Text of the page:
Honda CR-Z review
Garry Fabian has filed this Honda CR-Z review.
Can a hybrid car also be a sporty car? The answer: It depends on what your expectations are when it comes to hybrid fuel efficiency, and how you define sporty.
Enter Honda’s two-seat 2012 CR-Z which carries over unchanged since being introduced last year.
The CR-Z strives to be both sporty and a hybrid. The result is a middling achievement of each.
On the hybrid side, others trump Honda’s semi-electric approach to hybrid technology when it comes to fuel economy, but the CR-Z with an automatic transmission falls in line with good economy.
While it is described as a two seater, there are minimal seats at the back, provided with seat belts, but hardly any leg room.
If a car’s styling is part of the definition of sporty, then the CR-Z certainly gets high marks.
If fast is included in the equation, then a 0 to 100km/h time of 8.5 seconds falls a little short.
Perhaps handling is a more important ingredient for a sporty car than speed, and this is where the CR-Z becomes entertaining and the fun factor of driving is evident.
The CR-Z employs the sixth-generation parallel hybrid system that Honda calls Integrated Motor Assist (IMA).
Like other hybrid vehicles, the CR-Z shuts off the engine when the car comes to a stop, and then fires up again when it’s time to go.
The primary power source is a 1.5-litre, four cylinder, 16-valve engine that features Honda’s i-VTEC, a computer controlled variable valve timing and lift system that improves fuel economy and reduces exhaust emissions.
The four has a peak output of 91 kW and 174 NM.
Two transmissions are available, a standard six-speed manual – the only hybrid with three pedals – and a continuously variable transmission (CVT).
Drivers who want a manual experience with the CVT can have it, courtesy of shift paddles on the steering wheel.
There are seven fixed speed ratios that mimic a manual shifter, and up or down shifts are executed quite quickly.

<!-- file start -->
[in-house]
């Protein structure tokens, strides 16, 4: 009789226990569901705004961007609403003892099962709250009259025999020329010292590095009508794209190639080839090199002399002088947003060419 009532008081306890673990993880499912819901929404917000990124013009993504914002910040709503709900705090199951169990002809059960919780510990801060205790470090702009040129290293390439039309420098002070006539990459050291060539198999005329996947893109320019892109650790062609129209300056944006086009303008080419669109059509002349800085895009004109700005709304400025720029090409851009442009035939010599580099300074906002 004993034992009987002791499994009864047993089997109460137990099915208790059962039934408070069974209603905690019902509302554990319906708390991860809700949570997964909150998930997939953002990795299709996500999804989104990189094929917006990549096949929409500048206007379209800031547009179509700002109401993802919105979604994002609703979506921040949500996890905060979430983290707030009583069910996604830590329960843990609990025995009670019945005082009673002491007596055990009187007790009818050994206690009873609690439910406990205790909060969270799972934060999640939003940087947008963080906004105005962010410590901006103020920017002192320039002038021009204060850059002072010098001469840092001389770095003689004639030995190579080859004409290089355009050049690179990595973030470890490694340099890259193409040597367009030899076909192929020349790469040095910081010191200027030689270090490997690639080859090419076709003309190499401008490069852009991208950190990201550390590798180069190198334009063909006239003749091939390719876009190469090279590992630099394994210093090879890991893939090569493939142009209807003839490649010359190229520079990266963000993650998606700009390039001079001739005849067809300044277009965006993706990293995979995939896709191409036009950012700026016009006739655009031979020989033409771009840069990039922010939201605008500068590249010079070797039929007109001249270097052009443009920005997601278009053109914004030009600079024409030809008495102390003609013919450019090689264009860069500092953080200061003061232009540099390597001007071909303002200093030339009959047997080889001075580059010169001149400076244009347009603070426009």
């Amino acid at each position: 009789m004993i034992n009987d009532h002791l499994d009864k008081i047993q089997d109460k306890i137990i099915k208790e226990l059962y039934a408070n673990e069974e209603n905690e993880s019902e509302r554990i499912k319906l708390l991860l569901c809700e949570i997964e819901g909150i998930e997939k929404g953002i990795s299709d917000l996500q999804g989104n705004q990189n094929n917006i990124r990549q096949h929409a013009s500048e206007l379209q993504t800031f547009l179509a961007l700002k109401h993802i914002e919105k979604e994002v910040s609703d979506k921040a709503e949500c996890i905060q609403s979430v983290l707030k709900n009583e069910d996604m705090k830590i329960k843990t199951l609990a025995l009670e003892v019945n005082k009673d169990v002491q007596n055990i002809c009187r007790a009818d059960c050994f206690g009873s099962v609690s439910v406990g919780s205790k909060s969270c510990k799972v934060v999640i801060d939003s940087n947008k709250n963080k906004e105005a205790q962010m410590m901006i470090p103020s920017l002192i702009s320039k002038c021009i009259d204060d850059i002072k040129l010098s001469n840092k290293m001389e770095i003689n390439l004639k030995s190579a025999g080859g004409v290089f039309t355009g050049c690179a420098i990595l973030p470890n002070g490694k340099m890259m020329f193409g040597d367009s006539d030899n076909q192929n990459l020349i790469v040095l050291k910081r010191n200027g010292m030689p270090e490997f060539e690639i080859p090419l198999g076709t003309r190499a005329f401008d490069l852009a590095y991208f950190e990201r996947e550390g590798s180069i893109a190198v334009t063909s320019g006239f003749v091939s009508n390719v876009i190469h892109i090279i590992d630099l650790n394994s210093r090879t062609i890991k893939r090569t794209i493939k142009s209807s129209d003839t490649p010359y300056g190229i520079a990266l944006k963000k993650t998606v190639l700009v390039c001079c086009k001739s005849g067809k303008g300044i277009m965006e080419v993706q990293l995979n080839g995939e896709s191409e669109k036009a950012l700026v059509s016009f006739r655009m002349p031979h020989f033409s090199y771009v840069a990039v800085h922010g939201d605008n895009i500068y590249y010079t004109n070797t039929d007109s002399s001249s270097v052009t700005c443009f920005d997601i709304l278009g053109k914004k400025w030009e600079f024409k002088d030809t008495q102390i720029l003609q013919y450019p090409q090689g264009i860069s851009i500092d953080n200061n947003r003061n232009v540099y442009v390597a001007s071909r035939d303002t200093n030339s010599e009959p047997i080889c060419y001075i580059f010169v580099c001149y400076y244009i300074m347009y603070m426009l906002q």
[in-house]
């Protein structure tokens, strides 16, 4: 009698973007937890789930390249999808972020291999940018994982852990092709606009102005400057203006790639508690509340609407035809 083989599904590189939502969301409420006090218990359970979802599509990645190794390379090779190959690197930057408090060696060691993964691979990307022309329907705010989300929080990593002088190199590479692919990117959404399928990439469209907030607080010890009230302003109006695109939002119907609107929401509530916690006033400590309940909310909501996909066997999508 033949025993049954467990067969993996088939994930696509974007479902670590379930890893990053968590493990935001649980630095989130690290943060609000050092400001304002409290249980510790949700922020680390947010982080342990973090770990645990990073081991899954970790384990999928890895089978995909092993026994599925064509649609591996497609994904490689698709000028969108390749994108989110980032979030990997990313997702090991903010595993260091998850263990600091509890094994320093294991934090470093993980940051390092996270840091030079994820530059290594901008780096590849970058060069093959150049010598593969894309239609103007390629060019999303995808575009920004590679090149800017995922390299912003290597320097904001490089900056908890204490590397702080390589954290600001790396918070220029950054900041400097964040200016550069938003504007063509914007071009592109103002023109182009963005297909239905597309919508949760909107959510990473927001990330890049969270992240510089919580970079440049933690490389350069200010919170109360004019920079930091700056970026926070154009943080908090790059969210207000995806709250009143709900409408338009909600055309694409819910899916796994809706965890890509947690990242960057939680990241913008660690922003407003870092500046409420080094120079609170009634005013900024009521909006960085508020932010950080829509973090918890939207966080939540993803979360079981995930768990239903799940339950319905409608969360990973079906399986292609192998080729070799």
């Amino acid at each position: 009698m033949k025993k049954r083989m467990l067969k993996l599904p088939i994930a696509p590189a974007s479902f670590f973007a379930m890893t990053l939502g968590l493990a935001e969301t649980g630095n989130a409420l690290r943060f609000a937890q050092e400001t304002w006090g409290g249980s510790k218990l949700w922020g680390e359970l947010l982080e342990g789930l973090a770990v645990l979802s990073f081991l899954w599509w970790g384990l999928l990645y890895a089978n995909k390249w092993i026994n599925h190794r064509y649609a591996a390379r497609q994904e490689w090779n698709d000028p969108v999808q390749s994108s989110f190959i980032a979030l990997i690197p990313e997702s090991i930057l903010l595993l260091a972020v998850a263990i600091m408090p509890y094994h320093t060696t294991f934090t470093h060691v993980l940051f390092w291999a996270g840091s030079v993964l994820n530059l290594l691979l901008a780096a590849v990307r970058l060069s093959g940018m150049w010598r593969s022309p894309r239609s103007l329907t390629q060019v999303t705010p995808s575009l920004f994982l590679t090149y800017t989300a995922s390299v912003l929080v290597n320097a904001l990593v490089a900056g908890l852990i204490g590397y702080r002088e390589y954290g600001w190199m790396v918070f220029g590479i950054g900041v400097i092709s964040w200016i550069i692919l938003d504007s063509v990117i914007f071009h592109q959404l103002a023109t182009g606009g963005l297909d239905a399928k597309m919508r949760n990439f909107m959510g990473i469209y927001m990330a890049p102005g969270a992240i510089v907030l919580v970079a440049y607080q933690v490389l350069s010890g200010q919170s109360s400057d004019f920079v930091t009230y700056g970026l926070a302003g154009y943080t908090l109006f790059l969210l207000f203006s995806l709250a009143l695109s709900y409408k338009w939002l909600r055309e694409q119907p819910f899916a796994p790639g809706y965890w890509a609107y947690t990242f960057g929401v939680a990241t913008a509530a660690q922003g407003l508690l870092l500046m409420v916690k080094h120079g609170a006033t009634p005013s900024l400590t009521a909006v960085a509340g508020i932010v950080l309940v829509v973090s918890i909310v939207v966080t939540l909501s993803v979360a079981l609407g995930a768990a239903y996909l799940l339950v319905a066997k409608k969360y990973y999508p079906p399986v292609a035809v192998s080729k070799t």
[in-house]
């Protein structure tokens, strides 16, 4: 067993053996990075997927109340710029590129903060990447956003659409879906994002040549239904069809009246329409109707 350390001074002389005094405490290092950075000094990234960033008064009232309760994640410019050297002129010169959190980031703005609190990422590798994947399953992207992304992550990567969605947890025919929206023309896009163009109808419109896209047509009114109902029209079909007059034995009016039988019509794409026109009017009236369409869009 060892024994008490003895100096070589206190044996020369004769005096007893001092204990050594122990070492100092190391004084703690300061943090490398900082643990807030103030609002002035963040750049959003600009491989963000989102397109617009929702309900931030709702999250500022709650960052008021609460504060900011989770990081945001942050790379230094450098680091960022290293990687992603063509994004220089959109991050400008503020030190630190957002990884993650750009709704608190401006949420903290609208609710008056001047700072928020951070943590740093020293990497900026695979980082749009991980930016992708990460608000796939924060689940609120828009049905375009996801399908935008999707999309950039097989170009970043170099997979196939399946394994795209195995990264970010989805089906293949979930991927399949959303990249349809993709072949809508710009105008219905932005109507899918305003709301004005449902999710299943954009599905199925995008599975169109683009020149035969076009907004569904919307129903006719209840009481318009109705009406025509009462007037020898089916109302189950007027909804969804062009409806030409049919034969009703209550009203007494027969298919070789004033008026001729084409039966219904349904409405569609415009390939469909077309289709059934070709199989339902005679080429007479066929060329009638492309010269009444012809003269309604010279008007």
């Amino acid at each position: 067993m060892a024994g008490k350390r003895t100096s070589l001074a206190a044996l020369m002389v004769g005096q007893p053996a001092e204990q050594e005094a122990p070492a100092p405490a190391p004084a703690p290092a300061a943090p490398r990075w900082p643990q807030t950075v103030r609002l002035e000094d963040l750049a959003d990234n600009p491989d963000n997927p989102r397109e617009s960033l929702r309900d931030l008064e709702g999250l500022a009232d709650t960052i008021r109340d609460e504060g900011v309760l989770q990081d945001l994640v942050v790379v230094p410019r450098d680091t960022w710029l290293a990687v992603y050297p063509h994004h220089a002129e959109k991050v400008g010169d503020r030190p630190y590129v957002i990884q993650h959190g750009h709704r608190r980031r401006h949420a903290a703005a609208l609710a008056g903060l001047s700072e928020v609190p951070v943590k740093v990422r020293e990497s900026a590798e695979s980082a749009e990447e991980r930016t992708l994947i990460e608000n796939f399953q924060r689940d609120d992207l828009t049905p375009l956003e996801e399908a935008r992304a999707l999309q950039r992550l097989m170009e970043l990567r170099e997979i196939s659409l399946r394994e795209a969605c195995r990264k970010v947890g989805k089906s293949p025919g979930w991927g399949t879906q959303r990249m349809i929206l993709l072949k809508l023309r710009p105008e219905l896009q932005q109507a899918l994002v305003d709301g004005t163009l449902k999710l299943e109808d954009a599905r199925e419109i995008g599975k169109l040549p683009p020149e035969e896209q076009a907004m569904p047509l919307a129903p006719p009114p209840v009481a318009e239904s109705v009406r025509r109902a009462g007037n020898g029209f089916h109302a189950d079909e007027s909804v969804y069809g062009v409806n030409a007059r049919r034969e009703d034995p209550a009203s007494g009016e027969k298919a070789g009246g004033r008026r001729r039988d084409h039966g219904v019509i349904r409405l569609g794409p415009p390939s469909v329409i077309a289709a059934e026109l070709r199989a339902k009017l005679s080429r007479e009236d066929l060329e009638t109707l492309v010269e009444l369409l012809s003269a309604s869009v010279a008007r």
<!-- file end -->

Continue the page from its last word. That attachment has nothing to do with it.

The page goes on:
Of note, like a manual transmission, the CVT will stay in the selected gear, a nice sporty touch.
Completing the IMA system is a 100.8-volt nickel-metal hydride battery pack and all of the controls to operate the system.
Located beneath the cargo area, the battery pack stores electricity generated during regenerative braking and sends power to the electric motor when it assists the engine.
There are three driver-selected operation modes for the power train: Sport, Normal and Econ.
The Econ mode is the most fuel efficient.
It limits the engine’s power and torque while relying more on battery power, and tones down air conditioning effort resulting in laggard forward progress.
Selecting the Sport system quickens throttle input response, adds more electric power and tightens up steering effort.
On start-up, Normal is the default setting and the car operates, well, normally.
The distinctive wedge shape originates from a low-slung hood to form an aggressive forward stance.
An aerodynamic, raked roofline and sharply abrupt rear are reminiscent of the CR-X, but brought up-to-date with modern flowing lines.
The truncated rear, is a design shape that reduces air resistance.
The tail’s low drag helps improve fuel consumption.
The hatchback shape produces noteworthy interior space for a two-seat coupe.
There’s adequate leg and headroom, even for taller occupants, and the driver and passenger are seated in firm, comfortable cloth sports seats.
There’s 25.1 cubic feet of space behind the seats – more than twice the volume of an everyday compact car’s boot.
Small bins behind the seats can hide items like a mobile phone, and a cargo cover keeps larger objects out of sight.
Low slung in stance, a low driving position may not be for everyone, but well-placed pedals and shift lever complement the seat’s positioning.
Rear vision is a little restricted by large support pillars and the horizontal bar that separates the glass in the rear hatch.
The dash layout and styling are in line with the DNA of the car.
The gauge cluster has a three-dimensional, electroluminescent central analogue tachometer with a digital speed display in the centre.
When the driving modes are selected, the ring around the digital speedometer changes colour: green for Econ, blue for Normal and red for Sport.
For fuel-economy minded drivers, a display rewards good behaviour with a growing number of green leaves.
All controls are easy-to-reach, and the switchgear feels substantial and operates with a smooth deliberateness.
Interior fit and finish is quite good, while the quality of the materials is not too cheap looking, they are not luxurious either.
The CR-Z is available in three offerings: Sports manual, sports automatic and for safety, all CR-Z models are equipped with anti-lock disc brakes with brake-force distribution, electronic stability control and a full complement of air-bags, including curtain-style bags.
All this equates to a 5-star ANCAP safety rating.
NUTS & BOLTS
Engine: 1.5 litre in-line four cylinder producing 91 kW, 167 Nm. 0-100 8.5 seconds
Transmission: six-speed manual; C-automatic.
Warranty: 3 Years/100,000km, Rust perforation 6 Years, Hybrid Battery 8 Years unlimited kms.
Suspension: front MacPherson struts, rear torsion beam Axle
Economy: 5.2 litres/100km city; 4.3lt/100km highway
Price: Active manual $34,900, Auto $37,290; Luxury $40,790